Close to 90 per cent of Nova Scotians now have access to kerbside collection of organic waste.



A new kerbside organic waste programme started by Cape Breton Regional Municipality complements similar programs in other municipalities throughout the province. Also, all Nova Scotians have access to kerbside collection of recyclable materials such as paper, bottles and cans.



Nova Scotians dispose of 45 per cent less waste than the Canadian average. As a result, Nova Scotia‘‘s diversion rate, which measures the amount of waste recycled, is the highest in the country. This rate will continue to increase with the addition of Cape Breton Regional Municipality‘‘s kerbside organic waste collection program.



About 46,000 tonnes of recyclable material and 58,000 tonnes of organic matter was collected at Nova Scotian kerbsides in 2005-06 and diverted from landfills. Other waste diversion programs keep large amounts of material out of provincial landfills each year including about 16,000 tonnes of beverage containers, 10,000 tonnes of tyres, 25,000 tonnes of organic materials from restaurants, supermarkets and food related businesses, 65,000 tonnes of paper and cardboard from the business sector, and more than 80,000 tonnes of wood, metal, asphalt shingles and gyproc from construction and demolition activity.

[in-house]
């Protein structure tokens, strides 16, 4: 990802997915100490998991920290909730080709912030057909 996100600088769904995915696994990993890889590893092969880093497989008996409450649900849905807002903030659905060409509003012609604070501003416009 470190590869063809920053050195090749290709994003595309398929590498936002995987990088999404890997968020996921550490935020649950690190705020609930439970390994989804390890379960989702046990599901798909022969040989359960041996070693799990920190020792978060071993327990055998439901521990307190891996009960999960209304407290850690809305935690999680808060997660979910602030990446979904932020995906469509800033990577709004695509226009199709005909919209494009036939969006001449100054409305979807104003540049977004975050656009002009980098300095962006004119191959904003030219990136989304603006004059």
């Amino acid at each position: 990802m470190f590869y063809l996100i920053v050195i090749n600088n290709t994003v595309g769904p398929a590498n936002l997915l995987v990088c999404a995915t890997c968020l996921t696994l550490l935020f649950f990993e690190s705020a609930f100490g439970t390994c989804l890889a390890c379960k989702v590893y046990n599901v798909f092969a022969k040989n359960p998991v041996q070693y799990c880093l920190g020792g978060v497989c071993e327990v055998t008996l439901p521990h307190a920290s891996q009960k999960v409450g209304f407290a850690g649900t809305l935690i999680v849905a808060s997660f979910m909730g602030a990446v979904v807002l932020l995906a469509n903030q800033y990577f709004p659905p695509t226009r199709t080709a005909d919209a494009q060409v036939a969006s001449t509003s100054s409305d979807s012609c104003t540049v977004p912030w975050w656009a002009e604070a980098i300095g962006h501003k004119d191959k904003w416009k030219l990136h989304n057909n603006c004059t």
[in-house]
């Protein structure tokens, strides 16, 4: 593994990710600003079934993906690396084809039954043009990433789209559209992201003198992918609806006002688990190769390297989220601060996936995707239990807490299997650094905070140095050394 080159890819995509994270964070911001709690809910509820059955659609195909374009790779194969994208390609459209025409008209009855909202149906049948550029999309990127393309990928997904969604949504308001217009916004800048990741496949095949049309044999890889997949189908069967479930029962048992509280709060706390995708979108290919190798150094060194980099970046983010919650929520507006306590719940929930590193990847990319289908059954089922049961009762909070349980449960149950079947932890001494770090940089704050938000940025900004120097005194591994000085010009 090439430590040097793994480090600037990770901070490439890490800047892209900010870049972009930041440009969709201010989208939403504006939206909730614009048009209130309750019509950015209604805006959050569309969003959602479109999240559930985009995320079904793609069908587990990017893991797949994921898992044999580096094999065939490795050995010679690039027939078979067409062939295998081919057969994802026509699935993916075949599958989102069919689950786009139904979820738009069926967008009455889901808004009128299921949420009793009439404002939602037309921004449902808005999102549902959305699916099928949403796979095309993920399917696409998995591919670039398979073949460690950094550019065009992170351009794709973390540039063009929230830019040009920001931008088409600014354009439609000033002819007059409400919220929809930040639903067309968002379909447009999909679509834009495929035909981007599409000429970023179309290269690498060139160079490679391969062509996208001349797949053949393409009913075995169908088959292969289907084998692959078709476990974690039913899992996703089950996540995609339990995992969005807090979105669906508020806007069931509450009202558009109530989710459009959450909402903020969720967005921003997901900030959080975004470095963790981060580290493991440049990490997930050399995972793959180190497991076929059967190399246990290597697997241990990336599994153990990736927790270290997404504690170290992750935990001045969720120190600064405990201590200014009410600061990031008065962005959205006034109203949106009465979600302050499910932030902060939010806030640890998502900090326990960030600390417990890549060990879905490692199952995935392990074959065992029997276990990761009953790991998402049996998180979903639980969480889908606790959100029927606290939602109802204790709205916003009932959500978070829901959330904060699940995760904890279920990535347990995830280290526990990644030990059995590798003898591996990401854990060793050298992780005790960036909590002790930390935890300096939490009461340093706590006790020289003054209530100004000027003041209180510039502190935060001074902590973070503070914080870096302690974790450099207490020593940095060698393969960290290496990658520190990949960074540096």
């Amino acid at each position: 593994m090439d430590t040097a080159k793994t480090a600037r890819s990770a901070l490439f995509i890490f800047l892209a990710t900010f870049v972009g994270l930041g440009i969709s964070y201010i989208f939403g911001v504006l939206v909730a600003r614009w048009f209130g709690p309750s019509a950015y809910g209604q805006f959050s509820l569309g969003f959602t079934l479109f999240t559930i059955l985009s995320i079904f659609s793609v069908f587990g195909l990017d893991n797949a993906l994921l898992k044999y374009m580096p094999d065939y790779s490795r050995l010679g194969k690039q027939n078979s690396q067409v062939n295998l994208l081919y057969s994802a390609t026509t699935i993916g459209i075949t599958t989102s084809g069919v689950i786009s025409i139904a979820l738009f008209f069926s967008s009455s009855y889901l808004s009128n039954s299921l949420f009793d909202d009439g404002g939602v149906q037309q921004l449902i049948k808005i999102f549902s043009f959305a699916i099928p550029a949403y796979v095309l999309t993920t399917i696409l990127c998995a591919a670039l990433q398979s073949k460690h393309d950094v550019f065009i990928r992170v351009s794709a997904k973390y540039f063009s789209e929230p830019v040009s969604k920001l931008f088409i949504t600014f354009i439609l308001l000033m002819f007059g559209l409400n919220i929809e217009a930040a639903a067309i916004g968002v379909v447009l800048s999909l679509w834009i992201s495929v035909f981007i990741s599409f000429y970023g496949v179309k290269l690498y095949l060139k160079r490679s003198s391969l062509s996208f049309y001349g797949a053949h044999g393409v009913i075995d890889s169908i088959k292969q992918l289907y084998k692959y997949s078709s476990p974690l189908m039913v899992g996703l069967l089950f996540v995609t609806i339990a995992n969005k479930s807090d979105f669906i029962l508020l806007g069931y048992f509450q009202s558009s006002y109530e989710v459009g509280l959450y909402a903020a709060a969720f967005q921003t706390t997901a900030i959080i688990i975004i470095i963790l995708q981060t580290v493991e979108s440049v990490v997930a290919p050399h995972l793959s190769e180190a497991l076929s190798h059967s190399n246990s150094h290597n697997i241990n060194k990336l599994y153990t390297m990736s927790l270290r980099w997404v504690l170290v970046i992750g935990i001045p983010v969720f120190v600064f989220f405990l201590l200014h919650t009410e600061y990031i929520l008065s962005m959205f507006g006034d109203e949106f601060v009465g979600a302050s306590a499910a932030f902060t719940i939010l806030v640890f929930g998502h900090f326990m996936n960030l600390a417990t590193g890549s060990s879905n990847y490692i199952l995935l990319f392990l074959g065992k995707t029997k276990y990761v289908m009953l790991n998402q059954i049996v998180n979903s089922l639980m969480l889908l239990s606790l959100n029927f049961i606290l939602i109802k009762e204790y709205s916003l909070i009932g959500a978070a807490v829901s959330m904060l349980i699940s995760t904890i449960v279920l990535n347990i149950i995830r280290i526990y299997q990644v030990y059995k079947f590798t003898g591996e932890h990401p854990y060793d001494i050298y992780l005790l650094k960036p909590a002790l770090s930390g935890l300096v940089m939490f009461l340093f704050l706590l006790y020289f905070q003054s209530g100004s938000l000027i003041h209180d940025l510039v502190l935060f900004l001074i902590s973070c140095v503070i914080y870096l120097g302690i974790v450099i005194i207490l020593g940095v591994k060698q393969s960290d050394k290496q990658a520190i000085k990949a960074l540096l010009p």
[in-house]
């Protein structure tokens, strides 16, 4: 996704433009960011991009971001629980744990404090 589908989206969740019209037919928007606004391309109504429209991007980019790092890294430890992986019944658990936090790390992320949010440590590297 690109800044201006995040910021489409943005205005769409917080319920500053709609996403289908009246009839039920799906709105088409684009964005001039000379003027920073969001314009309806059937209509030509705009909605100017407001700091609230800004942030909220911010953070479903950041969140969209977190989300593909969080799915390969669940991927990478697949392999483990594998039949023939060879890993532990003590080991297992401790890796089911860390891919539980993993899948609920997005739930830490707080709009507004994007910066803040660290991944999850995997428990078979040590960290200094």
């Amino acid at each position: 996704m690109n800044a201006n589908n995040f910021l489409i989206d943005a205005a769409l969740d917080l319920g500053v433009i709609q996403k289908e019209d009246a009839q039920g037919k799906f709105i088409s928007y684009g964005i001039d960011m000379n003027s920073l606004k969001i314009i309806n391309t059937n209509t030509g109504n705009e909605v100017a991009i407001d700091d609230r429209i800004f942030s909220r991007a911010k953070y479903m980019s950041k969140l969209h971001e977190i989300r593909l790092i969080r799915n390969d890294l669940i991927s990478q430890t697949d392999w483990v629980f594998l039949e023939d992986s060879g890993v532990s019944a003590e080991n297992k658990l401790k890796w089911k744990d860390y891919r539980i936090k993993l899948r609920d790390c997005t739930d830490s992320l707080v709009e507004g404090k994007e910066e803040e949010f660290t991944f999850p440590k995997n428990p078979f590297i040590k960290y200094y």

The Department of Environment and Labour is also co-ordinating pilot projects to test the collection of scrap metal in blue bags and the possibility that gyproc can be composted.



Waste diversion helps create a healthy environment and a healthy economy. Since 1996, about 1,200 jobs have been created in the province‘‘s waste and recycling sector. Beginning in February, many electronic devices such as computers, printers and televisions will be diverted from landfills. They will be prepared for recycling by private industry.



Nova Scotians can return leftover paint to their local Enviro-Depot, unused medications to their pharmacy, used rechargeable batteries to major retailers and used oil to local sellers. Some retailers accept used cell phones and ink cartridges and donate part of the proceeds from reusing the returned item to local food banks. Donating unwanted clothing, footwear, and household items to charity outlets also results in reuse and diversion from landfills.



The province‘‘s Environmental Goals and Sustainable Prosperity Act commits to reducing the Nova Scotian average of materials sent to the landfill to 300kg per person per year, down from 427 per person per year. This target is set for 2015.

Ano da Publicação:
2007
Fonte:
WARMER BULLETIN ENEWS #24-2007-June 15, 2007
Autor:
Kit Strange/Warmer Bulletin
Email do Autor: